Hey Bruno, Thanks for your comments... I'm a little clearer now on your stance on consciousness and intelligence, I think. I have a few more questions and concerns.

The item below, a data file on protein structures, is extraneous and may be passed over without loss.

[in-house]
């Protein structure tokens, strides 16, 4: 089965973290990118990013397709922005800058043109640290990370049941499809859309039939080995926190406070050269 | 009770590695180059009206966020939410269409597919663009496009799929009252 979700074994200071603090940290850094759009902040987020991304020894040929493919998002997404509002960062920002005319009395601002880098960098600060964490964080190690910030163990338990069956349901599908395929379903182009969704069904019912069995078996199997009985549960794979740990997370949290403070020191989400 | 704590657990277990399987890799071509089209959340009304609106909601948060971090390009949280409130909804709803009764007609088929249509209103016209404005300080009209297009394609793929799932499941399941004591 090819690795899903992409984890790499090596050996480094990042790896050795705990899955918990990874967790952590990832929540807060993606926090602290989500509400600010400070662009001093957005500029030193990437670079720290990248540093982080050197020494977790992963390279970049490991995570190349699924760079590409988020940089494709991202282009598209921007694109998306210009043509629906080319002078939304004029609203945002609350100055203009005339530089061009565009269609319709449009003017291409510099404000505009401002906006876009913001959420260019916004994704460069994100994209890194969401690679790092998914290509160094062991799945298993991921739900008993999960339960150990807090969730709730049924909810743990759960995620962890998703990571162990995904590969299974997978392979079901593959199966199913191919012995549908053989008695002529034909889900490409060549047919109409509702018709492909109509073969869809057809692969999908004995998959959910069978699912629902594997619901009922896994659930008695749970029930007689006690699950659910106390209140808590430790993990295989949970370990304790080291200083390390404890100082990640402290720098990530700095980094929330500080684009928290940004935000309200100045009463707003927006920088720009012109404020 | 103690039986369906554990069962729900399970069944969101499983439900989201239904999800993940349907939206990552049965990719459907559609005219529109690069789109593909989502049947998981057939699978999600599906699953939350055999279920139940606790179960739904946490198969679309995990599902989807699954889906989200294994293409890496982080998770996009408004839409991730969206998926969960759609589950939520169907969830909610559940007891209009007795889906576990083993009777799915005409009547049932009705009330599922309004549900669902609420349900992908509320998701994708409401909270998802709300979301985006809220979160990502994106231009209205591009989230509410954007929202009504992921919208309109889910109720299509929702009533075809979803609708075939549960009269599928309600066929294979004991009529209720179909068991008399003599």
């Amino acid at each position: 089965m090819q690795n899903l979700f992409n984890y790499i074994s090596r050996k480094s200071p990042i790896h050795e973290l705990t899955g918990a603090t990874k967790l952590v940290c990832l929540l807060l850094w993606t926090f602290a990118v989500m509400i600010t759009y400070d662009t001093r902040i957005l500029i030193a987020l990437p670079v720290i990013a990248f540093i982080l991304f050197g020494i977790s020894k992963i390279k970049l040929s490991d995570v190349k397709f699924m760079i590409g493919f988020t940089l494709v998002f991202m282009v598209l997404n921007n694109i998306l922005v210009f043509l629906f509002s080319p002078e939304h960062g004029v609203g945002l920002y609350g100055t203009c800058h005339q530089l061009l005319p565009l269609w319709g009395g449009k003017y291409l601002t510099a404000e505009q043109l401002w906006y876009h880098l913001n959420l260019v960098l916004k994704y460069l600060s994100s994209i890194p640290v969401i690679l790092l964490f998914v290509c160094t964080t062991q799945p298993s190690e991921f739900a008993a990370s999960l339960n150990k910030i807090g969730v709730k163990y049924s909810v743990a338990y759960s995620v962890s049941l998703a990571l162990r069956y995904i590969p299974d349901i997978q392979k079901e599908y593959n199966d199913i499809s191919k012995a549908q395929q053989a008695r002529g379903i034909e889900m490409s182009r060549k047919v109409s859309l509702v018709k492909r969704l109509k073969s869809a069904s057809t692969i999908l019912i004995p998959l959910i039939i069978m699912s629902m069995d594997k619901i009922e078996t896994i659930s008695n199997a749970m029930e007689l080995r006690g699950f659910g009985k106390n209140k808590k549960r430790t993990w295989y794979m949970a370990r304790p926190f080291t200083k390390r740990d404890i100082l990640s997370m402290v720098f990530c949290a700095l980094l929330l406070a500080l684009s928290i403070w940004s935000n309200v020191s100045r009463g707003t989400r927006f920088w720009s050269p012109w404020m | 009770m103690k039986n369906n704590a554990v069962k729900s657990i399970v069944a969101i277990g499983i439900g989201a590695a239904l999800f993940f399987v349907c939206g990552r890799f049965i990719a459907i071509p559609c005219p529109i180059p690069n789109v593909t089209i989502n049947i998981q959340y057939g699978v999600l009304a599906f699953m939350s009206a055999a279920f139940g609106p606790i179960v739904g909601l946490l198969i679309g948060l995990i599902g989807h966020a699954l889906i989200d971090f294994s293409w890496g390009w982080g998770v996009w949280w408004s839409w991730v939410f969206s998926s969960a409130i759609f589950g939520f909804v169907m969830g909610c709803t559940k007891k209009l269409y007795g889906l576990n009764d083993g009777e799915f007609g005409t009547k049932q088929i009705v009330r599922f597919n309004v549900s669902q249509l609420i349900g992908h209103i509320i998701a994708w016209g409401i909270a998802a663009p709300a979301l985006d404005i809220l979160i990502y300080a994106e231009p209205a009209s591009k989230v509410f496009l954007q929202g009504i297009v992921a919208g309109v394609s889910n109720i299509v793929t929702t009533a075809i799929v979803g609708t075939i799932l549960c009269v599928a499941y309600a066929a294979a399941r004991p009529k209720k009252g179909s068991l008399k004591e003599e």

Regarding consciousness, my biggest concern is that you're not really explaining consciousness, so much as describing it. To be sure, the mathematical/logical framework you elucidate that captures aspects of 1st/3rd person distinctions is remarkable, and as far as I know, the first legitimate attempt to do so. But if we're talking TOE, then an explanation of consciousness is required. Using the descriptor Bp to signify a machine M's ability to prove p is fine. But it does not explain how it proves p. Ditto for the induction axioms; Löbian machines are mere descriptions, absent explanations of how a machine could be constructed that would have the ability to perform those operations. Taking the biological as an example, it is self-evident that we humans can talk about and evaluate our beliefs. But until we have an explanation for *how* we do that at some level below the psychological, we're still just dealing with descriptions, not explanations. Taking the abstract step towards logical frameworks helps in terms of precision, for sure. But as soon as you invoke descriptors like Bp there's an element of "and then the magic happens." Believe me, I'm not expecting source code, so much as a clarification that we don't quite have a TOE yet. Moving on, one technical question I have is how you get the basis for quanta/qualia distinction - namely the property of noncommunicability. Unfortunately I probably won't understand the answer as the Solovay logics are beyond me... but I hope to be able to understand how noncommunicability manifests as a logical property of a machine. Another concern I have is that there seems to me a lot of imprecision in the language used to correlate the consequences of the Löbian machine with the folk-psychological terms we all use. For instance, I've seen you refer to Bp in separate contexts as M's ability to prove p, and as M "believing" proposition p. That is confusing precisely because proof and belief are actually opposed in certain human-psychological contexts, such as belief in god. This concern extends to the language you invoke in your "discourse with Löbian machines" which I feel takes a lot of liberties with anthropomorphizing, and sneaks in a lot of folk-psychological concepts. Giving you the benefit of the doubt, I understand that evangelizing these ideas means being able to make non-technical analogies in the interest of accessibility. But it is also possible that in one context you mean Bp to mean "prove" and in another you mean Bp to "believe" in semantically non-identical ways, and this lets you "cover more ground" in making the leap to the aspects of consciousness that we can analogize from. In other words, imprecise language may allow you to claim a more comprehensive mapping from Löbianity to psychology than is actually possible. I see more evidence of imprecision in your willingness to describe your salvia experiences as totally non-personal. Now, I have no experience with salvia myself. However, the fact that such experience is available to you afterwards tells me that some aspect of your self is still present during the experience, regardless of how it feels. Contrast this with the experience of a baby, who actually has no psychological self yet, or an extremely rudimentary one, and tell me you are able to remember what it's like to be a baby. My final concern, as I've tried to elaborate on previously, is your willingness to posit consciousness as a property of a (virgin) universal machine. For me this is pretty counter-intuitive (which is saying something because I'm with you on the UDA!). It means my computer is conscious in some form, regardless of (or in spite of) the program it is running. And that for me leads to a notion of consciousness that is extremely weak. It is why I compared it to panpsychism previously, because panpsychism similarly attributes consciousness to aspects of reality (assuming MAT) that lead to an extremely weak form of consciousness that deprives it of any explanatory potential. In your case at least it is possible in principle to explain what it is about a universal machine that gives rise to consciousness (and that, without any recourse to Löbianity or anything beyond universality). I realize you're not saying for certain that universal machines are conscious, and that this is somewhat informed by your salvia experiences. But for where my head is right now, consciousness ought to be explainable in terms of some kind of cybernetic organization that goes well beyond "mere" universality. In my view of things, bacteria and viruses are not conscious because they lack a nervous system that would satisfy the cybernetic organization I have in mind. I am interested in your proof they are universal, btw. I'm also wondering if you have an english-language explanation of the MGA... I recall seeing one a long time ago. Apologies for the length of this response! Terren -- You received this message because you are subscribed to the Google Groups "Everything List" group. To post to this group, send email to firstname.lastname@example.org. To unsubscribe from this group, send email to everything-list+unsubscr...@googlegroups.com. For more options, visit this group at http://groups.google.com/group/everything-list?hl=en.